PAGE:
What are culture-bound syndromes?

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Culture-bound conditions are psychological disorders that are limited to certain cultures. Some may be culturally specific expressions of largely universal psychological disorders, whereas others may be distinct disorders in their own right. Debate persists on how best to integrate culture-bound syndromes into diagnostic practices.
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Introduction

In the late 1960s, the fields of psychology and psychiatry developed a particular interest in how cultural factors shape the manifestation of mental disorders. Before that time, some believed that mental disorders were largely universal in their underlying causes and expression. Several decades of cross-cultural research highlighted the limitations of this view by uncovering potentially important differences in the prevalence and expression of certain psychological conditions across the world.

Models

There are two major models of psychological disorders that are limited to certain cultures. The first, a pathogenic-pathoplastic model, presumes that mental disorders across the world are identical in their underlying causes (pathogenic effects) but are expressed differently depending on cultural factors (pathoplastic effects). According to this model, cultural influences do not create distinctly different disorders but merely shape the outward expression of existing disorders in culturally specific ways.

Harvard University’s Arthur Kleinman and some other cultural anthropologists contended that this model underestimates the cultural relativity of mental disorders. In its place, Kleinman proposed the new cross-cultural psychiatry model, which maintains that many culture-bound syndromes are causally distinct conditions that bear no underlying commonalities to those in Western culture. According to this alternative model, non-Western disorders are not merely culturally specific variations of Western disorders.

In some ways, these competing models parallel the etic-emic distinction in cross-cultural psychology. As noted by University of Minnesota psychiatrist Joseph Westermeyer and others, the term “etic” refers to universal, cross-cultural phenomena that can occur in any cultural group. Conversely, the term “emic” refers to socially unique, intracultural perspectives that occur only within certain cultural groups. There is probably some validity to both perspectives. Some culture-bound syndromes may be similar to conditions in Western culture, whereas others may be largely or entirely distinct from these conditions.

Examples

Some culture-bound conditions appear to fit a pathogenic-pathoplastic model. For example, seal hunters in Greenland sometimes experience kayak angst, a condition marked by feelings of panic while alone at sea, along with an intense desire to return to land. Kayak angst appears to bear many similarities to the Western condition of panic disorder with agoraphobia and may be a culturally specific variant of this condition.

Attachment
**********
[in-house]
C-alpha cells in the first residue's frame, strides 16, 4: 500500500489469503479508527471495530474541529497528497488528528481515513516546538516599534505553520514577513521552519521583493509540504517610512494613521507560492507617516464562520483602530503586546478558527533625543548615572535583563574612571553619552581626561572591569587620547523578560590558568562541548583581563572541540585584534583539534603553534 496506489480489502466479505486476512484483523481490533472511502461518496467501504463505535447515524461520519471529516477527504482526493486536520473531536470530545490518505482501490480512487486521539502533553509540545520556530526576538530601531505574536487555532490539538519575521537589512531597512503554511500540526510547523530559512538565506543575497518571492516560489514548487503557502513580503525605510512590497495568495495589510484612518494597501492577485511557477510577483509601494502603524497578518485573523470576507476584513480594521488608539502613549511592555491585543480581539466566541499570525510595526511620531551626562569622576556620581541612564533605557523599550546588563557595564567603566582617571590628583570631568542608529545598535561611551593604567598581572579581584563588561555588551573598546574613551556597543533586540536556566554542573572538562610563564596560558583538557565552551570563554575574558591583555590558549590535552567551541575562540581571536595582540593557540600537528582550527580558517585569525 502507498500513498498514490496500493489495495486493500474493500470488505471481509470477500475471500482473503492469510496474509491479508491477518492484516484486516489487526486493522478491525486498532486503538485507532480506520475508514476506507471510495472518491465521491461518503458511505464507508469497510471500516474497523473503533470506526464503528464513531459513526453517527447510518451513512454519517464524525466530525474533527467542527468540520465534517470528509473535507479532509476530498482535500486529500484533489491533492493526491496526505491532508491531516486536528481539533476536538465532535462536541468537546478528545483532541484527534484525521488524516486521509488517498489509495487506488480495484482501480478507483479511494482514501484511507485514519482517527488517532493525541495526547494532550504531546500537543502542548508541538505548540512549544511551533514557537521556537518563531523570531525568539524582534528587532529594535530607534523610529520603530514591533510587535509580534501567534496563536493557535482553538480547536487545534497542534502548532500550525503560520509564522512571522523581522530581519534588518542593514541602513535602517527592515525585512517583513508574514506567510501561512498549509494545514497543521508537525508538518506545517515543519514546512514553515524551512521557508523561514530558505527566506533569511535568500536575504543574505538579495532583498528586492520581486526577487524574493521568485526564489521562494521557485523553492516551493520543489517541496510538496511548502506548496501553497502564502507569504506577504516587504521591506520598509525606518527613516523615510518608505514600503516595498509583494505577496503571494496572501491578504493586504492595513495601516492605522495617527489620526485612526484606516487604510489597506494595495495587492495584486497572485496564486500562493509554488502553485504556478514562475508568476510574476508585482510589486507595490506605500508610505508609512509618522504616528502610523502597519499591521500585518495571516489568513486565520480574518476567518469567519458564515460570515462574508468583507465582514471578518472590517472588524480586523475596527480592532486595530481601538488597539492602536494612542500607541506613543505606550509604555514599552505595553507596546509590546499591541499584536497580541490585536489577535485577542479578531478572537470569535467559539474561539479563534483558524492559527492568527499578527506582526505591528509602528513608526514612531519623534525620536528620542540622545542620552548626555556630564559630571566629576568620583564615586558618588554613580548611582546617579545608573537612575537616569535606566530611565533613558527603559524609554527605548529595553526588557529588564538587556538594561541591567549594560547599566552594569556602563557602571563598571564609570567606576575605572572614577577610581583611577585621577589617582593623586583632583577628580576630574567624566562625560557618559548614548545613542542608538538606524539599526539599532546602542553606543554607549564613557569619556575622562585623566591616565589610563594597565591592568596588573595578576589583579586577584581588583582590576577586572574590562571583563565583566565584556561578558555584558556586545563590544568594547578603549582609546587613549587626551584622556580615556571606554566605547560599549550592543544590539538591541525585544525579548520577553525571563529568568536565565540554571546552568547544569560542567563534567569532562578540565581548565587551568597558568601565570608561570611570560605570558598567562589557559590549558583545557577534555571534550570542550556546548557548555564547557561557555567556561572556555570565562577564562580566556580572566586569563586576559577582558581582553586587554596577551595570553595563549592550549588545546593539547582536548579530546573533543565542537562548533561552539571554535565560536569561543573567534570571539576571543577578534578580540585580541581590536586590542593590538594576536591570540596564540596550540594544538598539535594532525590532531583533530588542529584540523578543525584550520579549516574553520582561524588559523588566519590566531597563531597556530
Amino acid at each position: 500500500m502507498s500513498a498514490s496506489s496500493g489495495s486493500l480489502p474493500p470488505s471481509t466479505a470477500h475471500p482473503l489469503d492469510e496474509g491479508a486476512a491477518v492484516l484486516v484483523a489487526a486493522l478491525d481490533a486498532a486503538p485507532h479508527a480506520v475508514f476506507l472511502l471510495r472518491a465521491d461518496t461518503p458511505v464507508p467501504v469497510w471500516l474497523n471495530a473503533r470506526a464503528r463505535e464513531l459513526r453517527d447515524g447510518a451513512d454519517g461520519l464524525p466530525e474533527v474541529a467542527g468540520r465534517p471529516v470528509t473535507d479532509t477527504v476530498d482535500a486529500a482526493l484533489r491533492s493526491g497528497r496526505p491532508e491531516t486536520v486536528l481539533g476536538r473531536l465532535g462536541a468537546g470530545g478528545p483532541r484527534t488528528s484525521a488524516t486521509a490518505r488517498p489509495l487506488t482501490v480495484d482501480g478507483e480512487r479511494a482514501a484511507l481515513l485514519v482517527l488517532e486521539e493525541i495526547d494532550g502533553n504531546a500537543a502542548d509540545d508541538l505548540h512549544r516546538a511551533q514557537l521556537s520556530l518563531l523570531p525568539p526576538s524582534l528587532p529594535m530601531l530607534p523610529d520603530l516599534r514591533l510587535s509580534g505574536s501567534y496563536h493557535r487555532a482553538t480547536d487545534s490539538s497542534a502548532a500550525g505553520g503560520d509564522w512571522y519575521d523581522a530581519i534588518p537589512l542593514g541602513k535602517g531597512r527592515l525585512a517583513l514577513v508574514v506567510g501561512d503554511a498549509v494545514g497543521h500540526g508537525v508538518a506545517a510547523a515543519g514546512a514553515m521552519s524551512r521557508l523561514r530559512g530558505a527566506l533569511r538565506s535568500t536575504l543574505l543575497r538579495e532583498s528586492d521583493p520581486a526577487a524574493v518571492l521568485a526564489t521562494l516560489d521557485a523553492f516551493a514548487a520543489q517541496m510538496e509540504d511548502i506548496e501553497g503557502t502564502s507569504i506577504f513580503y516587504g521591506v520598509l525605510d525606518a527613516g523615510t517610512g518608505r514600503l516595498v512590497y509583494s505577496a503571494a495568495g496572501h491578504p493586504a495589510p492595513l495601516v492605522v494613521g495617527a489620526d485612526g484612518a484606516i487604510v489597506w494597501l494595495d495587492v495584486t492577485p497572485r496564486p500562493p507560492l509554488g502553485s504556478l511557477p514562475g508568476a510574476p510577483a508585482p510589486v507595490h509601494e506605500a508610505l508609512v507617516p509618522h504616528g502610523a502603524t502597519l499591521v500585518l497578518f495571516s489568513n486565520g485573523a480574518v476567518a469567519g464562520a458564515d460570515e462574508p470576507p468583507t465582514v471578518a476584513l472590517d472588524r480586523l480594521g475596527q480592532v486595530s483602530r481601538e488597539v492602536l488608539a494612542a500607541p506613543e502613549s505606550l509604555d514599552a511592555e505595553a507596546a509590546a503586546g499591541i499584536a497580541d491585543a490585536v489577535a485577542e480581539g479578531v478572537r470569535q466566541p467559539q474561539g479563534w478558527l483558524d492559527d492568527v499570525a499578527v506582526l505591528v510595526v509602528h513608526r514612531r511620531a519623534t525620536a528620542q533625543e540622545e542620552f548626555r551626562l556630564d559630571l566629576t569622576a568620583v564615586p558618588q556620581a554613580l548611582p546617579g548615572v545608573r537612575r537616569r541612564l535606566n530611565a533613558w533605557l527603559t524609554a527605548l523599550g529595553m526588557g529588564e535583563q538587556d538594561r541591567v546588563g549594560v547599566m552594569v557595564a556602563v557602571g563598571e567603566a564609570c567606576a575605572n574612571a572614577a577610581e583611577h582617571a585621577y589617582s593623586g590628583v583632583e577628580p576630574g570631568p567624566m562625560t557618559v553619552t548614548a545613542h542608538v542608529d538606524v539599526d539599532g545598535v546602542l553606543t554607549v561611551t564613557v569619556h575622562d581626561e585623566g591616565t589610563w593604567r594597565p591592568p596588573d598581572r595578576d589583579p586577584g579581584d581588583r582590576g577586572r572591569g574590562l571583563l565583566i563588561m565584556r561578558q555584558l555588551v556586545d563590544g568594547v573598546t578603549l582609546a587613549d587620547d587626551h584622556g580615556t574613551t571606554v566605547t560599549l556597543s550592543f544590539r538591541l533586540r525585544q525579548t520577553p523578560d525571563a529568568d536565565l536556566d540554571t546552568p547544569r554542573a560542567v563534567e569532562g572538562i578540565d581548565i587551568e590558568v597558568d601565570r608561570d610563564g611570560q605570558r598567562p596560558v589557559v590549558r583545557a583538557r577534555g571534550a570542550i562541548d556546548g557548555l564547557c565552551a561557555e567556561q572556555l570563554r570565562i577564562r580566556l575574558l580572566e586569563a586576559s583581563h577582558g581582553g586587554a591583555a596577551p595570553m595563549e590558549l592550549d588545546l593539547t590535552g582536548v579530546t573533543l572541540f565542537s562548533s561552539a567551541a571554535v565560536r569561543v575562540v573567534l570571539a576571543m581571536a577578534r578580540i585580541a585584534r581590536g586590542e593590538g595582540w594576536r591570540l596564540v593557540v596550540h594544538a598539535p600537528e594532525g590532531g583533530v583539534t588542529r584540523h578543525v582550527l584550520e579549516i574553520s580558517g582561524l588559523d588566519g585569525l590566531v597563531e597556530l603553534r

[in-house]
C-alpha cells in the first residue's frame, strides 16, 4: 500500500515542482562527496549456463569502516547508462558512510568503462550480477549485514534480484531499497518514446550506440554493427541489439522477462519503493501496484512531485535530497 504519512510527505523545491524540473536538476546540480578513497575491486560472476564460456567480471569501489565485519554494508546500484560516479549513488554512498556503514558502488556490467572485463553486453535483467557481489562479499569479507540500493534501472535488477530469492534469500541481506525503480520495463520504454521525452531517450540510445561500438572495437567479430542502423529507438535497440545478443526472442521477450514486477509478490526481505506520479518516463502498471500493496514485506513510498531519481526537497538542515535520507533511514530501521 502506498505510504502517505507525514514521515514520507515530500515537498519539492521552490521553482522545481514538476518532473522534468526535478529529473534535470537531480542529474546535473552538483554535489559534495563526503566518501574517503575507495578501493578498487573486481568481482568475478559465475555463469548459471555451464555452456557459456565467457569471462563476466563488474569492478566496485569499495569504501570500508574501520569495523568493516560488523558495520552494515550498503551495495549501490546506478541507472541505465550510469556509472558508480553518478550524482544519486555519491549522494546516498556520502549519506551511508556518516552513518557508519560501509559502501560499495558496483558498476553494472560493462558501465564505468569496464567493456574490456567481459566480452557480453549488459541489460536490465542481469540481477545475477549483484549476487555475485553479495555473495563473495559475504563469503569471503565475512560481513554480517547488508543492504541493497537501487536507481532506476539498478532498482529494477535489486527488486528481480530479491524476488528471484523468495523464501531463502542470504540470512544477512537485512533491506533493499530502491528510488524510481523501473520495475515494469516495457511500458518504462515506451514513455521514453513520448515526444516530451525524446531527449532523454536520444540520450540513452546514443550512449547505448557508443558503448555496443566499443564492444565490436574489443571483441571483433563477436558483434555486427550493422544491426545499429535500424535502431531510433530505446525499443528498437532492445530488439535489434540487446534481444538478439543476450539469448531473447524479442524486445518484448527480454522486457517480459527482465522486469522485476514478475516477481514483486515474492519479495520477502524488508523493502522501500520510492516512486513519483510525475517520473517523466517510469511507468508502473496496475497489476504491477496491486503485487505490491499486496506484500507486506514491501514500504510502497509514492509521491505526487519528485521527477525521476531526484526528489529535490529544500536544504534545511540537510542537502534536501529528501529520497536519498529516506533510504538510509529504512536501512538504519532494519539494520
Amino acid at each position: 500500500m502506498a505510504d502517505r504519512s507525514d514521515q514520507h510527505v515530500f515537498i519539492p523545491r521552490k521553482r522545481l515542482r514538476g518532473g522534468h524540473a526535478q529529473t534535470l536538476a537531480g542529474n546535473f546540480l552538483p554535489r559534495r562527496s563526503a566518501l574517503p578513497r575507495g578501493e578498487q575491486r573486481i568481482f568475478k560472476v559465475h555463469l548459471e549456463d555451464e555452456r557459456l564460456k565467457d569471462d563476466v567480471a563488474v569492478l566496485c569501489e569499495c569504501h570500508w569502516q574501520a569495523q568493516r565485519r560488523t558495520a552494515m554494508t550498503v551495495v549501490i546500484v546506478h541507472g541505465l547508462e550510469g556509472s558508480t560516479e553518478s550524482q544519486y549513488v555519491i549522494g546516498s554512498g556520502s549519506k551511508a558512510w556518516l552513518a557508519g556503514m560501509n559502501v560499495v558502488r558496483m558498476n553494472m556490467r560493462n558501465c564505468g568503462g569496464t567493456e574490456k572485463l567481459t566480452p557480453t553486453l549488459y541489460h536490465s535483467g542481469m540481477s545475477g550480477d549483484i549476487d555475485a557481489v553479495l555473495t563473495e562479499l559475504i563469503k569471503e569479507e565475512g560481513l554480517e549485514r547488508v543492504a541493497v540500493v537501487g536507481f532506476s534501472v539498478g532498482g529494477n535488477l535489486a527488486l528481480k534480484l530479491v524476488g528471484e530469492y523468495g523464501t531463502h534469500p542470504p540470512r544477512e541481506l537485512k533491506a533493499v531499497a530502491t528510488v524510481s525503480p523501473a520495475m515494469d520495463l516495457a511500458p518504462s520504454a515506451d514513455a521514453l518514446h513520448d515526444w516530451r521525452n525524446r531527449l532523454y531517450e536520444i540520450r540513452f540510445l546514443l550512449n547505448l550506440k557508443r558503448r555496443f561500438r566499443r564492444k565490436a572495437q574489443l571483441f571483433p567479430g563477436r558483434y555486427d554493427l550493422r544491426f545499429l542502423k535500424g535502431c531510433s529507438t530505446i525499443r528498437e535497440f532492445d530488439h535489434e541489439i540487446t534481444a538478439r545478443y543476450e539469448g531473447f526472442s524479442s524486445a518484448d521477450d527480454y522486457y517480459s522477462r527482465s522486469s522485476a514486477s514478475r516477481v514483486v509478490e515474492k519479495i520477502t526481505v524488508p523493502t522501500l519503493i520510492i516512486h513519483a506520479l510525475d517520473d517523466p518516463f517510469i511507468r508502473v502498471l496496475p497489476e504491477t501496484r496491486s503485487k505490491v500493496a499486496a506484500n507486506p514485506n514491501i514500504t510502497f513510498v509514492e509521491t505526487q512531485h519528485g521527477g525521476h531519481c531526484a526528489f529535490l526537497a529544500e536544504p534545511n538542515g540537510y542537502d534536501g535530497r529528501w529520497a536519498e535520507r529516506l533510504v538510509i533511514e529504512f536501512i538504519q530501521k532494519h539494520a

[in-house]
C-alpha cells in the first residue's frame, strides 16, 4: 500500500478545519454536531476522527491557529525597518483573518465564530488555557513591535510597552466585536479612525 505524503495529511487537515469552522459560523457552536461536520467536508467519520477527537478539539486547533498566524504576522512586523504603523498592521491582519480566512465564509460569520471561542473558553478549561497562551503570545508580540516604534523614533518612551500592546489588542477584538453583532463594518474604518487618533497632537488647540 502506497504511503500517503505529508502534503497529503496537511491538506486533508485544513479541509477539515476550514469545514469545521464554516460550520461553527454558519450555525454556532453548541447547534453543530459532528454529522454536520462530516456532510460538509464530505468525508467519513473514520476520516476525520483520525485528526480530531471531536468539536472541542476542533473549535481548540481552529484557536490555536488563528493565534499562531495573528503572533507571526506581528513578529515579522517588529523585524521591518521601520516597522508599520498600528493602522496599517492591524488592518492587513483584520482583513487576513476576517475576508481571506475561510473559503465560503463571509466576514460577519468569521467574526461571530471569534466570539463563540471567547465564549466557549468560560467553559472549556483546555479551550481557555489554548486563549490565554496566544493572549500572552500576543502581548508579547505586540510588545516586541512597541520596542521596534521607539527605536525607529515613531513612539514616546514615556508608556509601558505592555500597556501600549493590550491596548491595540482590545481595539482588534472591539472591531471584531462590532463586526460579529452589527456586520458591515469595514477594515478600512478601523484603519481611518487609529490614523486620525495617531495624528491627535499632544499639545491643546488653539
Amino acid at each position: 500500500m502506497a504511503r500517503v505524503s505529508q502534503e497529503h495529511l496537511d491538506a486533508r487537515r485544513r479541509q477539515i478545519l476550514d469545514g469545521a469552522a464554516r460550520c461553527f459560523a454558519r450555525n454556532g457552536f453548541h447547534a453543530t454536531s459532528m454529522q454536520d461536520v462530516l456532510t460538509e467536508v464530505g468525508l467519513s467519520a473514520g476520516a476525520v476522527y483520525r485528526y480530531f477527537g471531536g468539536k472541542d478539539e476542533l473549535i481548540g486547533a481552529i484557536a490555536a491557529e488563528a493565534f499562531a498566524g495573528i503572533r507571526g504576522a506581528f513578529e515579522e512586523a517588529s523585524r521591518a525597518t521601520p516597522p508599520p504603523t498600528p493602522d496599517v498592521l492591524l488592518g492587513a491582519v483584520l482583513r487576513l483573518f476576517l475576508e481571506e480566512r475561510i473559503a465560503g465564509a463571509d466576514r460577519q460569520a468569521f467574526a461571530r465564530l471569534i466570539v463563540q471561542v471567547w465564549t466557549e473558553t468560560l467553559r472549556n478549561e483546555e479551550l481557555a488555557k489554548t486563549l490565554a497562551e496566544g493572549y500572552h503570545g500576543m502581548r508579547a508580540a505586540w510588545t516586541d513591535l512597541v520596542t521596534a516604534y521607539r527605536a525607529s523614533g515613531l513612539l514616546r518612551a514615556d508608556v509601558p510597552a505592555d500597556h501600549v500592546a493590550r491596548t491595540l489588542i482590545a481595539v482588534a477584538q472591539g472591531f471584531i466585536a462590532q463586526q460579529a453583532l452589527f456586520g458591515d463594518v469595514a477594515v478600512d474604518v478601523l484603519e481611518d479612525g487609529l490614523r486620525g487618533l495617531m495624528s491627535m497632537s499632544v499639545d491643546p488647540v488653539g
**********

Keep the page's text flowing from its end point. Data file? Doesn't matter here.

A culture-bound syndrome widespread among the Japanese is taijin-kyofusho, an anxiety disorder characterized by a fear of offending others, typically by one’s appearance or body odor. Some authors have suggested that taijin-kyofusho is a culturally specific variant of the Western disorder of social phobia, a condition marked by a fear of placing oneself in situations that are potentially embarrassing or humiliating, such as speaking or performing in public. Interestingly, Japan tends to be more collectivist than most Western countries, meaning its citizens view themselves more as group members than individuals. In contrast, most Western countries tend to be more individualistic than Japan, meaning their citizens view themselves more as individuals than as group members. As a consequence, taijin-kyofusho may reflect the manifestation of social phobia in a culture that is highly sensitive to the feelings of others.

In contrast, other culture-bound conditions may be largely distinct from Western disorders and therefore difficult to accommodate within a pathogenic-pathoplastic model. In koro (genital retraction syndrome), a condition found primarily in southeast Asia and Africa, individuals believe their sexual organs (for example, the penis in men and breasts in women) are retracting, shrinking, or disappearing. Koro is associated with extreme anxiety and occasionally spreads in contagious epidemics marked by mass societal panic. Although koro bears some superficial similarities to the Western diagnosis of hypochondriasis, it is sufficiently different from any Western condition that it may be a distinctive disorder in its own right.

Another potential example is the Malaysian condition of amok. In amok, individuals, almost always men, react to a perceived insult by engaging in social withdrawal and intense brooding, followed by frenzied and uncontrolled violent behavior. Afflicted individuals, known as "pengamoks," often fall into a stupor after the episode and report memory loss for their aggressive actions. Although amok may be comparable in some ways to the sudden mass shootings occasionally observed in Western countries, such shootings are rarely triggered by only one perceived insult or associated with stupor following the episode. Amok, incidentally, is the origin of the colloquial phrase “running amok.”